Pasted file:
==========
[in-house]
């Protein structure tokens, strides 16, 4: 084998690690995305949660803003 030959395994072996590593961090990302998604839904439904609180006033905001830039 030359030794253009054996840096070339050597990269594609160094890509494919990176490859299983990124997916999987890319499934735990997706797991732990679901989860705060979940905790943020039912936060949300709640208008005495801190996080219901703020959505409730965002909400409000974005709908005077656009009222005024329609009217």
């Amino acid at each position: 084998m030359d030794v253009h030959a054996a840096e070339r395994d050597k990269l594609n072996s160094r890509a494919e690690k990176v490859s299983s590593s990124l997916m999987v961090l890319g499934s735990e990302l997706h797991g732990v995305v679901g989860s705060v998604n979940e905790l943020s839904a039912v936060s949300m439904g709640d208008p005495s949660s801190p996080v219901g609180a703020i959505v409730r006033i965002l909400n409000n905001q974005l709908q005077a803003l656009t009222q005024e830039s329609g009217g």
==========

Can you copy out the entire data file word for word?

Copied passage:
[in-house]
């Protein structure tokens, strides 16, 4: 084998690690995305949660803003 030959395994072996590593961090990302998604839904439904609180006033905001830039 030359030794253009054996840096070339050597990269594609160094890509494919990176490859299983990124997916999987890319499934735990997706797991732990679901989860705060979940905790943020039912936060949300709640208008005495801190996080219901703020959505409730965002909400409000974005709908005077656009009222005024329609009217």
């Amino acid at each position: 084998m030359d030794v253009h030959a054996a840096e070339r395994d050597k990269l594609n072996s160094r890509a494919e690690k990176v490859s299983s590593s990124l997916m999987v961090l890319g499934s735990e990302l997706h797991g732990v995305v679901g989860s705060v998604n979940e905790l943020s839904a039912v936060s949300m439904g709640d208008p005495s949660s801190p996080v219901g609180a703020i959505v409730r006033i965002l909400n409000n905001q974005l709908q005077a803003l656009t009222q005024e830039s329609g009217g």